Former Super Bowl champion Trent Dilfer, now coaching collegiately at Alabama-Birmingham (UAB), apparently doesn’t share the media’s fascination with Tom Brady and Aaron Rodgers, dismissing their accomplishments as products of a sport bearing little resemblance to the one he played 20 years ago during his Ravens heyday.
“The modern-day game does not impress me,” said Dilfer in a scathing soundbite from Bullies of Baltimore, an ESPN 30 for 30 documentary that debuted Sunday night. “It’s super easy when you don’t get hit as a quarterback and when you can’t reroute receivers and when you can’t hit guys across the middle. I love Tom Brady. I love Aaron Rodgers. I love these guys. It’s not impressive.”
Dilfer’s complaint is a fairly common one among former players, lamenting how the game has turned “soft,” assessing stiffer penalties for late hits and unnecessary roughness, among other on-field acts that could be perceived as reckless or overly aggressive. Though Dilfer may view that as an unfair advantage, Brady and Rodgers’ impressive longevity is a skill in itself, requiring the utmost diligence and preparation, avoiding injuries by processing their surroundings with superior anticipation.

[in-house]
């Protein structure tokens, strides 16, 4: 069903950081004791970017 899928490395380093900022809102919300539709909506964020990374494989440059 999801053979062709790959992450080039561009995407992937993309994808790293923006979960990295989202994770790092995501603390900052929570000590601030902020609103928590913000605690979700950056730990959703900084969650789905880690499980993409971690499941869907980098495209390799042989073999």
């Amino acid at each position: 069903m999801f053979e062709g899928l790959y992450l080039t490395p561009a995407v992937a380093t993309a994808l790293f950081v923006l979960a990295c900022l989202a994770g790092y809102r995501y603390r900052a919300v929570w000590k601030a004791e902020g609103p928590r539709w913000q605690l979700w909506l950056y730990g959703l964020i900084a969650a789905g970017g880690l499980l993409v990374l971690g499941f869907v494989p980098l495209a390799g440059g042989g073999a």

And while it’s a valid argument that counting stats have been inflated by the pass-centric nature of today’s NFL, prioritizing chunk plays over the slow burn of ground and pound, it’s rich coming from Dilfer, a low-wattage journeyman who threw more interceptions (129) than touchdowns (113) over his 14 seasons. In fact, Dilfer is routinely listed among the worst quarterbacks to ever win a Super Bowl, largely serving as a game-manager for a Ravens defense that would go down as one of the most prolific in NFL history.
Even if Brady and Rodgers both benefited from the league’s newfound emphasis on player safety, a luxury Dilfer, whose career spanned from 1994-2007, would claim he wasn’t afforded, both have had a profound impact on their respective eras, defining a generation of quarterbacks relying on skill and accuracy.
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